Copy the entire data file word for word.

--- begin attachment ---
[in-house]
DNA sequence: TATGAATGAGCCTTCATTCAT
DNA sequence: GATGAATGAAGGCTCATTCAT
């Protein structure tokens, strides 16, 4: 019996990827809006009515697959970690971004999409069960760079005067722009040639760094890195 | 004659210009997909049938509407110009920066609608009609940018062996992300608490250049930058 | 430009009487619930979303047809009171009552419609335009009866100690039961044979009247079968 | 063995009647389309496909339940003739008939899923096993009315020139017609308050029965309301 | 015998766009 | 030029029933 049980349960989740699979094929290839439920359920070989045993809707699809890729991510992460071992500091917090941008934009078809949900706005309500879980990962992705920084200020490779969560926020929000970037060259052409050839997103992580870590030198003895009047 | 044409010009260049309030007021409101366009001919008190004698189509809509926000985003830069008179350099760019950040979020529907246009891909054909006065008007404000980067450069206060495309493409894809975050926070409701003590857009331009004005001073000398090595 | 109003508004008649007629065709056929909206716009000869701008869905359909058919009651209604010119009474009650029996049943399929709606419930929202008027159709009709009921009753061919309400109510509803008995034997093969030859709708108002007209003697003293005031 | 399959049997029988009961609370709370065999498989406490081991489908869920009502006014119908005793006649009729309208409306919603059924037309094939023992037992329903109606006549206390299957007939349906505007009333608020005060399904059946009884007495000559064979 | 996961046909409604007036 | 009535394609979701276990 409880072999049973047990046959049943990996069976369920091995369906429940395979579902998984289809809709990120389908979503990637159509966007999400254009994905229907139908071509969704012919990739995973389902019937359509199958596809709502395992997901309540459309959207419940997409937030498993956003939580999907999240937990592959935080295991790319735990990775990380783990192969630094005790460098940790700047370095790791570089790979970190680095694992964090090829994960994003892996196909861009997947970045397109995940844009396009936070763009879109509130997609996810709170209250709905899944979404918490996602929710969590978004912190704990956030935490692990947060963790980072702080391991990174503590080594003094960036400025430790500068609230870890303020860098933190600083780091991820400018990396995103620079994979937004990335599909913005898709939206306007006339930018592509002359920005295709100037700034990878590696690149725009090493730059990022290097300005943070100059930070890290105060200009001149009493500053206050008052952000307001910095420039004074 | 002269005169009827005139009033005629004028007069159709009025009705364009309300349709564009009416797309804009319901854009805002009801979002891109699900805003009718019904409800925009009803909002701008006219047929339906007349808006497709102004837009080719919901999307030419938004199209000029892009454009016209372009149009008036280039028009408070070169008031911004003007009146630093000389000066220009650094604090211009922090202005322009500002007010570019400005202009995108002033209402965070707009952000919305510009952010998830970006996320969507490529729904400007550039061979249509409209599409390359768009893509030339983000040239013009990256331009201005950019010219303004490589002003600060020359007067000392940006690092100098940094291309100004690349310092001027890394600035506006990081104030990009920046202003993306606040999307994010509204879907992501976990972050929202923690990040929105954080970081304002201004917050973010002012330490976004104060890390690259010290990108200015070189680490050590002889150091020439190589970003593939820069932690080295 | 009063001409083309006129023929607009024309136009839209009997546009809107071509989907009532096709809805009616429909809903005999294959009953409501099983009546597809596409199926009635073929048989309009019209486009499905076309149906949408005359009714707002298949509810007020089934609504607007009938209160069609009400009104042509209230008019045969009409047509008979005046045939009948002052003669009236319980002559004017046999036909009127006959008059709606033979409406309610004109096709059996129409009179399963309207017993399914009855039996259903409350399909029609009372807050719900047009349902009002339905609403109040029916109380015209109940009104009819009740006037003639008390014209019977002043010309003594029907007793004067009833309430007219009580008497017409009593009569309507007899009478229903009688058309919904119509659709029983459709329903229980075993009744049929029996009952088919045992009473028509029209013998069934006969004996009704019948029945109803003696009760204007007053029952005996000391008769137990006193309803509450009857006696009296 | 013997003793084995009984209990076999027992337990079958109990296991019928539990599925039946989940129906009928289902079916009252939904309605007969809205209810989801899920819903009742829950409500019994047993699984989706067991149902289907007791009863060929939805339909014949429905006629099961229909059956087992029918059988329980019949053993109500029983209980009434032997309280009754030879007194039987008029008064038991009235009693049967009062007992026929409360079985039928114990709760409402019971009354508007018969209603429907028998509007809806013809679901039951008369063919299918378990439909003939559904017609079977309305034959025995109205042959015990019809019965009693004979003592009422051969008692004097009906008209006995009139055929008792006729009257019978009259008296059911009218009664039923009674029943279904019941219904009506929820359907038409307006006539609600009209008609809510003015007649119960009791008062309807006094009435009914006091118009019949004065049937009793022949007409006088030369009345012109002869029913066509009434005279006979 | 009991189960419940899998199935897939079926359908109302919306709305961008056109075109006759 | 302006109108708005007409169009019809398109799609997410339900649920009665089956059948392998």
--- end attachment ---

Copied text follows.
[in-house]
DNA sequence: TATGAATGAGCCTTCATTCAT
DNA sequence: GATGAATGAAGGCTCATTCAT
């Protein structure tokens, strides 16, 4: 019996990827809006009515697959970690971004999409069960760079005067722009040639760094890195 | 004659210009997909049938509407110009920066609608009609940018062996992300608490250049930058 | 430009009487619930979303047809009171009552419609335009009866100690039961044979009247079968 | 063995009647389309496909339940003739008939899923096993009315020139017609308050029965309301 | 015998766009 | 030029029933 049980349960989740699979094929290839439920359920070989045993809707699809890729991510992460071992500091917090941008934009078809949900706005309500879980990962992705920084200020490779969560926020929000970037060259052409050839997103992580870590030198003895009047 | 044409010009260049309030007021409101366009001919008190004698189509809509926000985003830069008179350099760019950040979020529907246009891909054909006065008007404000980067450069206060495309493409894809975050926070409701003590857009331009004005001073000398090595 | 109003508004008649007629065709056929909206716009000869701008869905359909058919009651209604010119009474009650029996049943399929709606419930929202008027159709009709009921009753061919309400109510509803008995034997093969030859709708108002007209003697003293005031 | 399959049997029988009961609370709370065999498989406490081991489908869920009502006014119908005793006649009729309208409306919603059924037309094939023992037992329903109606006549206390299957007939349906505007009333608020005060399904059946009884007495000559064979 | 996961046909409604007036 | 009535394609979701276990 409880072999049973047990046959049943990996069976369920091995369906429940395979579902998984289809809709990120389908979503990637159509966007999400254009994905229907139908071509969704012919990739995973389902019937359509199958596809709502395992997901309540459309959207419940997409937030498993956003939580999907999240937990592959935080295991790319735990990775990380783990192969630094005790460098940790700047370095790791570089790979970190680095694992964090090829994960994003892996196909861009997947970045397109995940844009396009936070763009879109509130997609996810709170209250709905899944979404918490996602929710969590978004912190704990956030935490692990947060963790980072702080391991990174503590080594003094960036400025430790500068609230870890303020860098933190600083780091991820400018990396995103620079994979937004990335599909913005898709939206306007006339930018592509002359920005295709100037700034990878590696690149725009090493730059990022290097300005943070100059930070890290105060200009001149009493500053206050008052952000307001910095420039004074 | 002269005169009827005139009033005629004028007069159709009025009705364009309300349709564009009416797309804009319901854009805002009801979002891109699900805003009718019904409800925009009803909002701008006219047929339906007349808006497709102004837009080719919901999307030419938004199209000029892009454009016209372009149009008036280039028009408070070169008031911004003007009146630093000389000066220009650094604090211009922090202005322009500002007010570019400005202009995108002033209402965070707009952000919305510009952010998830970006996320969507490529729904400007550039061979249509409209599409390359768009893509030339983000040239013009990256331009201005950019010219303004490589002003600060020359007067000392940006690092100098940094291309100004690349310092001027890394600035506006990081104030990009920046202003993306606040999307994010509204879907992501976990972050929202923690990040929105954080970081304002201004917050973010002012330490976004104060890390690259010290990108200015070189680490050590002889150091020439190589970003593939820069932690080295 | 009063001409083309006129023929607009024309136009839209009997546009809107071509989907009532096709809805009616429909809903005999294959009953409501099983009546597809596409199926009635073929048989309009019209486009499905076309149906949408005359009714707002298949509810007020089934609504607007009938209160069609009400009104042509209230008019045969009409047509008979005046045939009948002052003669009236319980002559004017046999036909009127006959008059709606033979409406309610004109096709059996129409009179399963309207017993399914009855039996259903409350399909029609009372807050719900047009349902009002339905609403109040029916109380015209109940009104009819009740006037003639008390014209019977002043010309003594029907007793004067009833309430007219009580008497017409009593009569309507007899009478229903009688058309919904119509659709029983459709329903229980075993009744049929029996009952088919045992009473028509029209013998069934006969004996009704019948029945109803003696009760204007007053029952005996000391008769137990006193309803509450009857006696009296 | 013997003793084995009984209990076999027992337990079958109990296991019928539990599925039946989940129906009928289902079916009252939904309605007969809205209810989801899920819903009742829950409500019994047993699984989706067991149902289907007791009863060929939805339909014949429905006629099961229909059956087992029918059988329980019949053993109500029983209980009434032997309280009754030879007194039987008029008064038991009235009693049967009062007992026929409360079985039928114990709760409402019971009354508007018969209603429907028998509007809806013809679901039951008369063919299918378990439909003939559904017609079977309305034959025995109205042959015990019809019965009693004979003592009422051969008692004097009906008209006995009139055929008792006729009257019978009259008296059911009218009664039923009674029943279904019941219904009506929820359907038409307006006539609600009209008609809510003015007649119960009791008062309807006094009435009914006091118009019949004065049937009793022949007409006088030369009345012109002869029913066509009434005279006979 | 009991189960419940899998199935897939079926359908109302919306709305961008056109075109006759 | 302006109108708005007409169009019809398109799609997410339900649920009665089956059948392998």